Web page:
## Monday, June 8, 2009

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- Ariel Goldberg
- My name is Ariel Goldberg and I have been a GMAT tutor for eight years. I have taken the GMAT more than twenty times and scored into the 99th percentile; I like to share my GMAT knowledge with everybody. One of the things I like is to write GMAT quant questions that do reflect the changes in the test. The questions sold by some prep services are outdated in that they reflect the GMAT of three or four years ago, before Pearson took over. So that is where I come in, I provide people with good, real-looking GMAT questions.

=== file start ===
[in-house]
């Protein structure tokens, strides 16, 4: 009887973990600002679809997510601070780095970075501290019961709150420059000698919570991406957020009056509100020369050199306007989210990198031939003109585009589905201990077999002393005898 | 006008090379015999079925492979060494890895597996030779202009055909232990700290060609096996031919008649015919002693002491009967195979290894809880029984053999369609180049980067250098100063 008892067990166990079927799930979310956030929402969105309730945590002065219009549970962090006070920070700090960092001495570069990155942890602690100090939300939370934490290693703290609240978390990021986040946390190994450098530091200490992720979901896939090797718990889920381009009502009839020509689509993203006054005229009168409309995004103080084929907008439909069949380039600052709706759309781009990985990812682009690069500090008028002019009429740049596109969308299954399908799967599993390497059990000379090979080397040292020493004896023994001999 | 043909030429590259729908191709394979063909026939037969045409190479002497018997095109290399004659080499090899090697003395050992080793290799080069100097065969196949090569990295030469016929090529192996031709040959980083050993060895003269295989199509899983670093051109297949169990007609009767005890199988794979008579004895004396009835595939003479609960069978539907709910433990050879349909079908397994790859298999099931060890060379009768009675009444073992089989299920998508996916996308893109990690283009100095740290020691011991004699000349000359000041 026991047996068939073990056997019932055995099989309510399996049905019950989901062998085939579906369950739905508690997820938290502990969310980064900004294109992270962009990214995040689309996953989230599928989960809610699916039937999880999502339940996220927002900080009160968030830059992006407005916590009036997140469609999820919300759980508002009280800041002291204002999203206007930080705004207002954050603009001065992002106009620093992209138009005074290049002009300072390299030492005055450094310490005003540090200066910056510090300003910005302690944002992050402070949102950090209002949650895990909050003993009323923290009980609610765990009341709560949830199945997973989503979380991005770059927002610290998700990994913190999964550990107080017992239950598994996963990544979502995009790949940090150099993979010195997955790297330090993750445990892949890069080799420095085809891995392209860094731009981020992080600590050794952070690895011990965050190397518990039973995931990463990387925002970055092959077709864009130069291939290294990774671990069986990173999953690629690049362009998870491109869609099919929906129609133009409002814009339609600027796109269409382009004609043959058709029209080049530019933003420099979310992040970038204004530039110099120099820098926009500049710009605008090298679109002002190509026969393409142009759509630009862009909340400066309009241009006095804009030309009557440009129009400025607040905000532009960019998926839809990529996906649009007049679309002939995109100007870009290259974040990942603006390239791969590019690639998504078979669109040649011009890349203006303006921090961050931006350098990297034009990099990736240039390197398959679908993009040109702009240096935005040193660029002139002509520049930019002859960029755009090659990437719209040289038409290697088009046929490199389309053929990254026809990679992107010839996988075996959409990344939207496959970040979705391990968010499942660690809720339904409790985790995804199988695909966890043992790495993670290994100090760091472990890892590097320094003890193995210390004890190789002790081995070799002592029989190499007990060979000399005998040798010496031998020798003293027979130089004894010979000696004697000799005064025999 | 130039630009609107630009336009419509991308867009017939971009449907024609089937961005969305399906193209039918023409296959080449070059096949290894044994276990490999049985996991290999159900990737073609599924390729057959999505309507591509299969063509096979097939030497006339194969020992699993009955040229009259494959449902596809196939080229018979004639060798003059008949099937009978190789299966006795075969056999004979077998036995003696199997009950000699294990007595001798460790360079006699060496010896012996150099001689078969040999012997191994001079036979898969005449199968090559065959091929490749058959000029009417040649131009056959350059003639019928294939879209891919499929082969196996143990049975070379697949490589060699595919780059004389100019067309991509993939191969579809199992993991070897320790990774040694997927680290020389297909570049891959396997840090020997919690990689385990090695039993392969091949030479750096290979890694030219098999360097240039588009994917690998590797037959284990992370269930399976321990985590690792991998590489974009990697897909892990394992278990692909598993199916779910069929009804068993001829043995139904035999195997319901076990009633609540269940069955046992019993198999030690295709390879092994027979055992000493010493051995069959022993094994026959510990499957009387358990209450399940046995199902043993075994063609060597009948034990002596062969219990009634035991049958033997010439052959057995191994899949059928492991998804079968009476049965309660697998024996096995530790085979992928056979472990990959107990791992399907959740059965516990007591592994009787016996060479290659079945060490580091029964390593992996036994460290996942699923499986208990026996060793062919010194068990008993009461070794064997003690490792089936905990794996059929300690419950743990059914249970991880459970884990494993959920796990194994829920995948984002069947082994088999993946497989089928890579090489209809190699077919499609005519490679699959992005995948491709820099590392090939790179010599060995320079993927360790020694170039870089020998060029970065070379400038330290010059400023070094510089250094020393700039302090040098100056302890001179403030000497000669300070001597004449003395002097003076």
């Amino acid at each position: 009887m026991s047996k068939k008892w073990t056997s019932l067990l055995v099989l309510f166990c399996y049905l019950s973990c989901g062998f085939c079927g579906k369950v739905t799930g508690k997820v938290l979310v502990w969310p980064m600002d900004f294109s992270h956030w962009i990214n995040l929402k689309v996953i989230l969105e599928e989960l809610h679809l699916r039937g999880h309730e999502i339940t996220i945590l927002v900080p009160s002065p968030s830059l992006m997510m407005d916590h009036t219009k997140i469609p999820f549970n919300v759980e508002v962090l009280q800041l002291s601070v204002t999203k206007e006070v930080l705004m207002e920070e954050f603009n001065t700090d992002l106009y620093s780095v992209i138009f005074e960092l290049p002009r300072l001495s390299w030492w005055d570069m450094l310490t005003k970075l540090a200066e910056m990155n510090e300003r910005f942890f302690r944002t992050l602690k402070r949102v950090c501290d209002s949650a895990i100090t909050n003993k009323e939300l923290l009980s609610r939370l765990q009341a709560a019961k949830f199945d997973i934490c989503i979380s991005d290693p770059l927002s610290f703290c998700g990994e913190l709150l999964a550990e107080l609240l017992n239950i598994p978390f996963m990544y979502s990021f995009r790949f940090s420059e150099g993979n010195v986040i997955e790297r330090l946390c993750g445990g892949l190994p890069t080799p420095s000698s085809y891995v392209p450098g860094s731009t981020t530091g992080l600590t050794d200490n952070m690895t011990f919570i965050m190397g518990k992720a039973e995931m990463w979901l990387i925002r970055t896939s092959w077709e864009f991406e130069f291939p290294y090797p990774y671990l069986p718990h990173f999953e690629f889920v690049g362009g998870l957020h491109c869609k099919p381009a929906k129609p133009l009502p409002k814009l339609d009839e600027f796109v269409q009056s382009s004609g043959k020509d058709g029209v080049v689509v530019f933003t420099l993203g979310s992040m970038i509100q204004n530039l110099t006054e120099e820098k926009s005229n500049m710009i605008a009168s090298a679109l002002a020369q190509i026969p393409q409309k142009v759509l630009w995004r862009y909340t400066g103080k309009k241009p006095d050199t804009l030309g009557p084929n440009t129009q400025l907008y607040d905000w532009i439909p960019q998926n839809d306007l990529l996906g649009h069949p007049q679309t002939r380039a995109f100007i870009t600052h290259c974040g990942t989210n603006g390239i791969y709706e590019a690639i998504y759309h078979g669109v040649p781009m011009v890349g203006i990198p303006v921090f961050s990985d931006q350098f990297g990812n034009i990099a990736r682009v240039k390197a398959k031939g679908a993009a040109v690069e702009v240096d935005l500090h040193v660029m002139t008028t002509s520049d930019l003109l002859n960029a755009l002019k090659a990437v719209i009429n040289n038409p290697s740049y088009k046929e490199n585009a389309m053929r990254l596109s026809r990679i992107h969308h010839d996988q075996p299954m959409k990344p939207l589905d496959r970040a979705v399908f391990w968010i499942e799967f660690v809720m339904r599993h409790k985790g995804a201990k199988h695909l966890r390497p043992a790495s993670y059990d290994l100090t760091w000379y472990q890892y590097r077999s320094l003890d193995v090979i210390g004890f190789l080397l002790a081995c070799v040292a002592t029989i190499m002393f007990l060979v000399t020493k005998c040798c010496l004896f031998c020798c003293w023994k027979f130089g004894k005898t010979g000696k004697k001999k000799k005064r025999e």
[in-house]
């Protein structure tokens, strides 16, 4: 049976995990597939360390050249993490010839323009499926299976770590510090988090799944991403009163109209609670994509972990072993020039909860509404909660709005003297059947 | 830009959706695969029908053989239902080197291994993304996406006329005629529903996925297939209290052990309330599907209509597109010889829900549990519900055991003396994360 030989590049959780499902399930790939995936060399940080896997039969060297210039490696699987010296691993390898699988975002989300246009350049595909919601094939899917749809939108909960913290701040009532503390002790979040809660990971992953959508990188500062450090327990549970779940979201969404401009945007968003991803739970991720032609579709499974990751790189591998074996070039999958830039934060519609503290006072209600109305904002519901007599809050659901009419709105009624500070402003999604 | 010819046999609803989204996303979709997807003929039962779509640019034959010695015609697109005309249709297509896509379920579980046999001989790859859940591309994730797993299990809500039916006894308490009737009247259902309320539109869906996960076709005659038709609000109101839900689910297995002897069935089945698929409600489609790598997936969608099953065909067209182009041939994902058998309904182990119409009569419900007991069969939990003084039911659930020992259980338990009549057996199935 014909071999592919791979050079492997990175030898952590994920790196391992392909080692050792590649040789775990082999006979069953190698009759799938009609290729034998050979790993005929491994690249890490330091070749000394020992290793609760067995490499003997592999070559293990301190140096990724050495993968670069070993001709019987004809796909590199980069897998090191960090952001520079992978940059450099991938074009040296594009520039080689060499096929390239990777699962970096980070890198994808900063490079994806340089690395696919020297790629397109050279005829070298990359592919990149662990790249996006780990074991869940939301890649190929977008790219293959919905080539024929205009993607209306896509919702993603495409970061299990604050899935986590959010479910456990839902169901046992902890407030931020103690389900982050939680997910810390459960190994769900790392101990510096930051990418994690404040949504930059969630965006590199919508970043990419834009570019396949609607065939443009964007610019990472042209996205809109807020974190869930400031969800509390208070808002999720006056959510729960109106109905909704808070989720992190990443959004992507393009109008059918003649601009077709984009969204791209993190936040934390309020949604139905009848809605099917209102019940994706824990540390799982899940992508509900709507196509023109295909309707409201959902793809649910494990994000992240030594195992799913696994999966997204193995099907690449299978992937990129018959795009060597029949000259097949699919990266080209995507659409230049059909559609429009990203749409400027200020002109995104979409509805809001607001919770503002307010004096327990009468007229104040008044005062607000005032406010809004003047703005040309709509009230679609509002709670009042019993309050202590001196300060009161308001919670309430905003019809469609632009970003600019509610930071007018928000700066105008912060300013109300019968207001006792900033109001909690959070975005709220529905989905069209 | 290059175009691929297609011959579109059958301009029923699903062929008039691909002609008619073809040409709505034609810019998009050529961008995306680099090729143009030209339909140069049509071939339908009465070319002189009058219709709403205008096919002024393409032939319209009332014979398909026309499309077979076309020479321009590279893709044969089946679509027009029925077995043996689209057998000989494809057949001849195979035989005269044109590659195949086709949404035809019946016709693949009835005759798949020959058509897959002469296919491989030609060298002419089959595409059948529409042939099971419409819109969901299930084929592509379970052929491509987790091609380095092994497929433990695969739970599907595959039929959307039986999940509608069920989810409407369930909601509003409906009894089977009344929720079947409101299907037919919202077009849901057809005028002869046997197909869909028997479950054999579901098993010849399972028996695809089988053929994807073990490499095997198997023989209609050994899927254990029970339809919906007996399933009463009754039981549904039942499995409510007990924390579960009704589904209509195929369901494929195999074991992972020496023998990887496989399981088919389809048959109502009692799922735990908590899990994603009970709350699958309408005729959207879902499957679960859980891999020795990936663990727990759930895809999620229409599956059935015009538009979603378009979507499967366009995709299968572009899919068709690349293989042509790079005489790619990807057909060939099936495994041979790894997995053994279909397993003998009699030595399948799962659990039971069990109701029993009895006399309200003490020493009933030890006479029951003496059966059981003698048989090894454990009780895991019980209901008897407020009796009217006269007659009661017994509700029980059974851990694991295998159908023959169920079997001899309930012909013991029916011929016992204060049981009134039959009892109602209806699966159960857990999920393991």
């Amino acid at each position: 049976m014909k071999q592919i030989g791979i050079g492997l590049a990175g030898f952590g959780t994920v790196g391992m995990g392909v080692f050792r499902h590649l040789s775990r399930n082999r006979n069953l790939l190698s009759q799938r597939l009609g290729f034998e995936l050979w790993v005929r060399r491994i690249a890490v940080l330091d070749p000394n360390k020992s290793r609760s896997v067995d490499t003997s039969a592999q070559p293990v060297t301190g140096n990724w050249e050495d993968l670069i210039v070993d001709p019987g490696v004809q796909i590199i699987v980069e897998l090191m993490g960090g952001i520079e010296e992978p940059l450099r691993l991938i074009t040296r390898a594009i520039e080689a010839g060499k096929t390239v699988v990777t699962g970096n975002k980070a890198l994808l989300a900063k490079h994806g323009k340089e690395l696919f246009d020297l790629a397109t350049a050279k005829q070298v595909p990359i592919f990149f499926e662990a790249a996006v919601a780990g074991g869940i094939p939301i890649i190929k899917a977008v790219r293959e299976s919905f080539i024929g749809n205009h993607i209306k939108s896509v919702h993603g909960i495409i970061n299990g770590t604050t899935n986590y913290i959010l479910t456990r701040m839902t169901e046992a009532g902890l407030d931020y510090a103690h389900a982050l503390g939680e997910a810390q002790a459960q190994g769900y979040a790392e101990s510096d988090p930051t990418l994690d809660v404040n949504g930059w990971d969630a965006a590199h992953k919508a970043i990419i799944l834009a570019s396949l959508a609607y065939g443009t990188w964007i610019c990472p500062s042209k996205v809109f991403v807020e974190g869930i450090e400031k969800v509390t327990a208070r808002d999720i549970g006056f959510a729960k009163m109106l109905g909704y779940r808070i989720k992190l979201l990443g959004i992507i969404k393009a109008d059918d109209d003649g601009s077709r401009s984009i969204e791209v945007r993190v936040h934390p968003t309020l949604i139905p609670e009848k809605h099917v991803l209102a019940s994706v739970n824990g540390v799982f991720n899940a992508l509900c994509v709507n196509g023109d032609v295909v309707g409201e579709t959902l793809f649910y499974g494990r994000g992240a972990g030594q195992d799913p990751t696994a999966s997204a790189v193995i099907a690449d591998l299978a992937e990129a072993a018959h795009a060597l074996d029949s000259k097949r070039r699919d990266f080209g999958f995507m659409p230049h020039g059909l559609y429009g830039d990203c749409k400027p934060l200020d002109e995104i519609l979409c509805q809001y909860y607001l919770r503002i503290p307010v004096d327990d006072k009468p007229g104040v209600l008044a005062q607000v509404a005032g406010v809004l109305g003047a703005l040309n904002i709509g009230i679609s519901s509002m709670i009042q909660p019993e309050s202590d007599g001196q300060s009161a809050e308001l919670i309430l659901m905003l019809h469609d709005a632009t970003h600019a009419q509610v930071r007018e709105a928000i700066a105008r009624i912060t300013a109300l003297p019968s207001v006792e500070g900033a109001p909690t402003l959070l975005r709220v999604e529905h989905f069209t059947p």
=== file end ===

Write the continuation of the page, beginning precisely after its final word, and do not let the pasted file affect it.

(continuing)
(1) p must be a prime, sufficient

ReplyDelete(2) p got 1, 2, 7,14, and more Insuff

1 and 2 Contradict:

ReplyDelete1: P^2 has 3 factors: Prime 1,p,p^2

2: P is divisible by 14 means it is not a prime. Just FYI the number of factors of 14:

14 = 2^1 x 7 ^1 = 1+1 x 1+1 = 4

14^2 = 2^2 x 7^2 = 2+1 x 2+1 = 9

A.

ReplyDeletep = 2 or 3 which gives us 3 primes.

for stmt 2: p = 28 gives more prime # than p = 42. Since we cannot come up with one particular # of primes P can give from this statement, its insufficient.